Did Harry Haft Fight Rocky Marciano in Real Life? Let’s find out about it. Harry Haft has a professional record of 21 fights (104 rounds) with 13 victories (8 by KO) and 8 losses (5 by KO). His height was listed as 5′ 9′′ (175 cm), and his weight was estimated to be between 168 and 180 pounds. He won his first twelve fights, but on January 5, 1949, he was defeated by a more experienced boxer, Irish-born Pat O’Connor, in Westchester County Center. O’Connor previously held the Irish National light heavyweight and middleweight titles.
In a close bout for the World heavyweight championship in 1953, he faced Rocky Marciano. On July 18, 1949, in Rhode Island Auditorium, Haft fought future champion Rocky Marciano in what was Marciano’s 18th professional fight. Haft had an excellent first round, hitting the bout’s first punch to Marciano’s stomach, and went blow for blow in the first minute of the second, but was knocked out by Marciano in the early part of the third round after being hit with a barrage of punches. Haft stated in his memoir that he was compelled to throw the fight against Marciano because he was intimidated by the Mafia.
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The heartbreaking story of professional boxer Harry Haft, who is haunted by his past, is told in ‘The Survivor.’ The Jewish boxer, Hertzko Haft, escaped the Nazi incarceration camps by battling his fellow detainees for the authorities’ enjoyment. His experiences in the camps, as well as his professional career as a boxer, are highlighted in this biographical film.
One of the most notable features of Haft’s career, according to the film, is his bout with the renowned Rocky Marciano. Naturally, you’re inquisitive as to whether or not that actually occurred. Thus, here’s all we know so far!
Did Harry Haft Really Fight Rocky Marciano?
Harry Haft arrived to the United States in 1948 and quickly became a professional boxer. Before losing to Pat O’Connor in 1949, the 5-foot-9-inch fighter won his previous 12 professional contests. However, the next year, he defeated Billy Kilby and Johnny Pretzie. In June 1949, however, the Polish-born Jewish fighter was defeated again by Roland LaStarza.
Haft ultimately met Rocky Marciano in the ring on July 18, 1949. Marciano was on a 17-fight winning streak at the time, despite losing five of his last six fights. The boxing battle was held at the Rhode Island Auditorium in Providence, which had a seating capacity of 5,300.
However, only 1,700 people came to watch the battle live. In the opening round, the Polish-born boxer delivered the first punch of the fight on Marciano’s belly. The two went blow for blow as the match progressed, until Marciano knocked Haft out in the third round.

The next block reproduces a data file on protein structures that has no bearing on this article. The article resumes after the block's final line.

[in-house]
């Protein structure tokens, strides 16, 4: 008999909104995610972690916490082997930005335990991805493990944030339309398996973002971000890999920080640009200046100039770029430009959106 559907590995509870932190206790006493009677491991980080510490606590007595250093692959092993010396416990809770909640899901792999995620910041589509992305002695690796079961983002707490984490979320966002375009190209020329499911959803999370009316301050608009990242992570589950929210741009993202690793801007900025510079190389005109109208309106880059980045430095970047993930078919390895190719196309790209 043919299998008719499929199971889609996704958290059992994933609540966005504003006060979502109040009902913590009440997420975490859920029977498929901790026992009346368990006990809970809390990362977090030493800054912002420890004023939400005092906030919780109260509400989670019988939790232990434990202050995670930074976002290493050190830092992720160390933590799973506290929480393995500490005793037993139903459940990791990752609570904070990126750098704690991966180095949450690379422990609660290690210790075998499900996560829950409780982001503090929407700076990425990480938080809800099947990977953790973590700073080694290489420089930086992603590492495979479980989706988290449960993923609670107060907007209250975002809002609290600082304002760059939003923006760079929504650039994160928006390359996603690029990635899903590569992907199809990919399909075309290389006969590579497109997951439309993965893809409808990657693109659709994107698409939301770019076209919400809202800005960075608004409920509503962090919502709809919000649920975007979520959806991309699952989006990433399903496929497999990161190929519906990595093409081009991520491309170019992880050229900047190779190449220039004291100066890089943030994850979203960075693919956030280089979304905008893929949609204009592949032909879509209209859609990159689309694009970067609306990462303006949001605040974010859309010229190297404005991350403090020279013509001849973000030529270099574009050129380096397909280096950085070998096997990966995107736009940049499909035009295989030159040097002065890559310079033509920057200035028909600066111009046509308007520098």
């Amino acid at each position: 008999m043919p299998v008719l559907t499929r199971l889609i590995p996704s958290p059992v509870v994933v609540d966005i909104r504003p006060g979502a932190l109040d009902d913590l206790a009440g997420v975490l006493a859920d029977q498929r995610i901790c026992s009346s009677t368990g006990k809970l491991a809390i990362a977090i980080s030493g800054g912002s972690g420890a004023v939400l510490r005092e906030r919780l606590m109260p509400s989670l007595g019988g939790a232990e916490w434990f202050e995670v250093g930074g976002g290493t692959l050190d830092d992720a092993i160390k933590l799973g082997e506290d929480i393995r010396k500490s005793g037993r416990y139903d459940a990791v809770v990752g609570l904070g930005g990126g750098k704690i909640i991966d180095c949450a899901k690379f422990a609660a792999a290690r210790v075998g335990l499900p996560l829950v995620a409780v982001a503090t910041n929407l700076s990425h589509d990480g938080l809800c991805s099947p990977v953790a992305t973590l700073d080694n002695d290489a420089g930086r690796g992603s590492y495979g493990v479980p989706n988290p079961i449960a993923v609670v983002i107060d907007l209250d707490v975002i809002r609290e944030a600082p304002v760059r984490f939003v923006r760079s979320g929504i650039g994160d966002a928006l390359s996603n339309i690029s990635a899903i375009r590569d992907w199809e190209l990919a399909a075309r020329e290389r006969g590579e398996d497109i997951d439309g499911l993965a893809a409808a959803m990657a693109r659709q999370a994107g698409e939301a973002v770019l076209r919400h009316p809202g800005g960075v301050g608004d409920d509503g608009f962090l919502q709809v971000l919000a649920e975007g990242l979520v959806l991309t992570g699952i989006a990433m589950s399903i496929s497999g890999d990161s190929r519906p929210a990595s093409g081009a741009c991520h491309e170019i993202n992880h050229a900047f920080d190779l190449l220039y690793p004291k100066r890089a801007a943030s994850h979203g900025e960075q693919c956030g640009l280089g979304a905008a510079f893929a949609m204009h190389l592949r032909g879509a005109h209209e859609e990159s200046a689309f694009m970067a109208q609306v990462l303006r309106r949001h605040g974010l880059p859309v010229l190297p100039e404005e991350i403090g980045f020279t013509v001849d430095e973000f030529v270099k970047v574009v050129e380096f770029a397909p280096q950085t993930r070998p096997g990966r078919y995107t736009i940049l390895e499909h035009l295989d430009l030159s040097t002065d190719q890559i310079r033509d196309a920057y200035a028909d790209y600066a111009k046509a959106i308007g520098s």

When Haft was preparing up for the fight against Marciano, three guys threatened him, according to his biography, ‘Harry Haft: Survivor of Auschwitz, Challenger of Rocky Marciano.’ Despite the setback, the Polish-born boxer and Holocaust survivor did not let the purported death threats stop him from putting on an outstanding performance that earned him plaudits.
Haft quit from professional boxing while Marciano went on to become the undefeated heavyweight champion. Later in life, he worked as a grocer in Brooklyn. Haft fought in 21 fights during his boxing career, winning 13 and losing eight.
Is Harry Haft Still Alive? How Did He Die?
Harry Haft was inducted into the National Jewish Sports Hall of Fame on April 29, 2007. Unfortunately, he did not survive long after that, dying on November 3, 2007, in Pembroke Pines, Florida, at the age of 82. The former boxer was diagnosed with lung cancer in 2003 and, towards the end of his life, suffered from memory loss to some extent. He was a grandfather as well as a husband and father of three children.
“After what I’ve been through, what harm can a man with gloves on his hands do to me?” Haft famously said. His life was certainly not simple, but the consequences of his horrific ordeal at the hands of the Nazis influenced generations of his family.
Alan Scott Haft, Haft’s firstborn son, confessed on multiple times that while it was difficult to understand his father’s erratic behaviour, he eventually realised where he was coming from after knowing the truth about his father’s past.
Alan penned a message to his father in 2019 after his mother died, saying, “You’ve been gone nearly 12 years, and I miss not having a father.” You hit me as a kid for my immature behaviour. You used to take out your frustrations on me. I was terrified of your presence.”
“I couldn’t excuse you,” Alan continued. I wish I had known what I know now back then. You were subjected to atrocities by the Nazis. You witnessed horror and were forced to take part in it. It helped me understand why you were and are how you are after you told me about your ordeal and what you had to do just to live another day.
How can anyone condemn you now that I know how sad you are for the abuse? You’re referred to as a Holocaust survivor, but does anyone truly survive? The Nazis are claimed to have “murdered your spirit.”